Tania Unzueta has kept a secret for more than 10 years and is finally ready to come clean: She's an illegal immigrant.
The 26-year-old University of Illinois at Chicago graduate was among dozens of young illegal immigrants who publicly "came out" during protests Wednesday in several cities. They hope their stories will call attention to the plight of an estimated 12 million illegal immigrants living in the U.S. and renew calls for federal reform -- even at the risk of deportation.
"It's scary on one hand, but it's also liberating," said Unzueta, of Chicago, one of eight people who disclosed their immigration status at a downtown ceremony. "I feel like I've been hiding for so long."
Several hundred people, many holding American flags and signs that read "Undocumented and Unafraid," observed as each of the eight took the microphone and vowed to continue telling others about their status.
Students took similar approaches Wednesday in Detroit, New York and at Harvard University in Cambridge, Mass., with more events in the coming weeks in Los Angeles and New York. Some activists dubbed Wednesday a "National Coming Out Day" and quoted gay rights activists, like the late Harvey Milk, one of the first openly gay elected officials, in their testimonies.
One student group, the New York State Youth Leadership Council, posted an illegal immigrant student's bio and photograph online and a vow to continue adding more.
Experts say the public disclosure tactic is on the rise, especially among younger activists. Many have been marching, writing letters and calling legislators since the immigrant rights movement was re-energized in 2006, when more than a million people marched in cities nationwide to fight against a bill that was considered anti-immigrant.
The next step, they say, is public disclosure.
Unzueta and others also hope that President Barack Obama makes good this year on his promise to tackle immigration reform and support Sen. Dick Durbin, D-Ill., who has again introduced a bill to allow high school graduates to continue their education or join the military as a way to become legal immigrants. The bill has failed repeatedly since 2001.
"There's a sense of urgency," Unzueta said. "We're angry. We're frustrated. We thought this would be a good strategy to get our community mobilized."
Each year, about 65,000 illegal immigrants graduate from U.S. high schools, according to the Pew Hispanic Center, a Washington-based research group. Some researchers estimate the young adult population, those aged 18 to 24, is approximately 3.2 million -- and those are the illegal immigrants in limbo. Many were brought to the U.S. as children by their parents and have closer ties to U.S. culture than to their native countries.
Because they're not citizens, they live in constant fear of getting kicked out of college, losing scholarships and not being able to apply for jobs.
That was the case for Isabel, 18, a Boston resident at Harvard's ceremony Wednesday night who said she earned a private high school scholarship but cannot afford college. Her immigration status prevents her from receiving financial aid.
Isabel, who declined to give her last name, said she came with her parents from the Dominican Republic on a tourist visa in 2000, which has since expired. Her three younger sisters were born in the U.S., but her attemps for legal status failed because of miscommunications with a lawyer, she said.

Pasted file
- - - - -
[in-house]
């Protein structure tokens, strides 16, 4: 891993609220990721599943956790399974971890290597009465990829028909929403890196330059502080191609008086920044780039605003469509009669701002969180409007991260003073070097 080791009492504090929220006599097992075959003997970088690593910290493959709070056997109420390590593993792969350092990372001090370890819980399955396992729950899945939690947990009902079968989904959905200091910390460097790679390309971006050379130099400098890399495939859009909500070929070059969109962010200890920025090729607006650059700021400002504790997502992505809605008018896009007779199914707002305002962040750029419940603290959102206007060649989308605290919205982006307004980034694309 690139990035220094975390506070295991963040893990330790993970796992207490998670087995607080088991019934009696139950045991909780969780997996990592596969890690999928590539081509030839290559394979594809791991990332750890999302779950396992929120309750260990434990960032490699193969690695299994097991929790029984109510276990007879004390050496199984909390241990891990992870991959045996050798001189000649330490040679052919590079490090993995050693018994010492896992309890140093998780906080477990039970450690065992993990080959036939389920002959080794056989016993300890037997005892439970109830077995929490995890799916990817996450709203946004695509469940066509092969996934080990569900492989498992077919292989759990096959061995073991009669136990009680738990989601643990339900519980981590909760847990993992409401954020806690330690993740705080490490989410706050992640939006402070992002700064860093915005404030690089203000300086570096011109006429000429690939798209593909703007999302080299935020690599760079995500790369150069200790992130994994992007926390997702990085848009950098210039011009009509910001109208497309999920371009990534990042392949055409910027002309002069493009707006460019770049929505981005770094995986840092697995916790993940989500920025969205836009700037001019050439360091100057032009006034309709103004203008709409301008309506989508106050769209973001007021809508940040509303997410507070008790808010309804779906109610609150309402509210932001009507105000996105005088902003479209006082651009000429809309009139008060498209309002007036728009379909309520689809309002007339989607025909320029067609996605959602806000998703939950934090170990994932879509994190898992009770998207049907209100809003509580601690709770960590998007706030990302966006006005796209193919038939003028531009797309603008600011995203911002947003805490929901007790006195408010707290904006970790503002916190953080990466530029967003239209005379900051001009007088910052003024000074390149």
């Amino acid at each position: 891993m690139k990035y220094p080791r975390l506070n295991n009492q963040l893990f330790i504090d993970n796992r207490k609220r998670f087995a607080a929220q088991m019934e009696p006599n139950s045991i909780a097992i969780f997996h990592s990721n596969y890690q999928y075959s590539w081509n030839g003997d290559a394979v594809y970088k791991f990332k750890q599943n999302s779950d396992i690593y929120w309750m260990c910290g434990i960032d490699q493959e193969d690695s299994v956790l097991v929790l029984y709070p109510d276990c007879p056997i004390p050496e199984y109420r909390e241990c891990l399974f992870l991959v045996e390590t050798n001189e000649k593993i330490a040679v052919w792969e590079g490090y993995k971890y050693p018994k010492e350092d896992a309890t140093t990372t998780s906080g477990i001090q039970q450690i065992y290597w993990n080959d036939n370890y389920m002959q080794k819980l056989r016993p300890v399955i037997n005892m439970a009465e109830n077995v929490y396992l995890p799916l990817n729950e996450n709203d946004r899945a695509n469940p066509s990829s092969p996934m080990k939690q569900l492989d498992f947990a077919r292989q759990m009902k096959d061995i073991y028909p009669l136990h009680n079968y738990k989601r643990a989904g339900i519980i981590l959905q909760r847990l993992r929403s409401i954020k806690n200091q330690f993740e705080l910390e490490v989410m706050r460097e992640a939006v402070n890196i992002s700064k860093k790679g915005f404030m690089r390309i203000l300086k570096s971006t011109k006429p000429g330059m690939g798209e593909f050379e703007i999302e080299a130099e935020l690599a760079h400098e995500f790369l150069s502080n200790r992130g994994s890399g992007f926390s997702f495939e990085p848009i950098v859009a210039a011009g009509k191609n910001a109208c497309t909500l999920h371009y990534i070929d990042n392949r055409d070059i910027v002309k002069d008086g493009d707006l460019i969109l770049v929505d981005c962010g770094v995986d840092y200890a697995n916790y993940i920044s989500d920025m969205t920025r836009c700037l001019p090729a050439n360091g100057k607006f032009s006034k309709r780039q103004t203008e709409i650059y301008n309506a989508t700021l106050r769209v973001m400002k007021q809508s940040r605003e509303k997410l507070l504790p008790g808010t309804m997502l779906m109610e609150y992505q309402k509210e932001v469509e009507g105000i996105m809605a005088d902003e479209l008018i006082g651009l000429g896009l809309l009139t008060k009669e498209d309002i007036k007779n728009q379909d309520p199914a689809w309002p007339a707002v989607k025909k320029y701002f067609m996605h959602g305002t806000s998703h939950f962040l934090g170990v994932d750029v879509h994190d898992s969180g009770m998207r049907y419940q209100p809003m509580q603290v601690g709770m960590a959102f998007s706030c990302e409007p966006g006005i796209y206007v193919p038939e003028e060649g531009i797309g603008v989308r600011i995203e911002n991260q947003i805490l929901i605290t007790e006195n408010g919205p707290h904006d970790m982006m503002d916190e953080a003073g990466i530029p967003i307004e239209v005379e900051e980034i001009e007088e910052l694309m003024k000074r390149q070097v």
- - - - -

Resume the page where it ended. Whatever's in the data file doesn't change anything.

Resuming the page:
"The hardest part is seeing my parents," she said. "They came here so I could have a better future, but they see me struggling. I can't go to school."
There are few ways to become a U.S. citizen or obtain long-term visas without significant life disruptions. Most immigrants would have to return to their native countries to apply for legal U.S. status or hope that a legislator sponsors a personal bill.
Neither route is quick or easy, as Unzueta knows personally. She came to the U.S. with her family in 1994 on a tourist visa, which expired in 1999. She went back to Mexico in 2001 and tried to get a student visa but was denied. After several attempts -- including a failed personal bill by Durbin -- she received a one-year humanitarian visa in 2002 and started college. The visa was not renewed. She said she now works at a nonprofit.
She knows that she could be found out at any time.
But she and others have been inspired by a group of students marching from Miami to Washington for a March 21 rally, along with high-profile cases like that of Miami-Dade College graduate Walter Lara in Florida. The Argentina native was 3 when he was brought to the U.S. He was arrested by Immigration and Customs Enforcement agents last February and faces deportation this summer. His case has inspired numerous YouTube videos and Facebook pages.
"Students began to see that they could use that (public disclosure) as a tool," said William Perez, an education professor at Claremont Graduate University in Claremont, Calif. "They're putting it all on the line, they're risking deportation and certainly the consequences can be very dire."
That was evident at the Chicago event, where Unzueta was the only protester among the eight speakers who agreed to reveal her last name.
The students in Chicago have prepared for what may happen if they're apprehended. They've been instructed not to talk to ICE agents, especially without an attorney. While ICE agents historically haven't gone after individuals, especially in public places, Unzueta isn't at ease.
She said she is preparing for the consequences, including possibly losing out on a UIC master's degree program to which she's been accepted.
"It's a little scary," she said. "But I know this is something that's energizing a lot of people."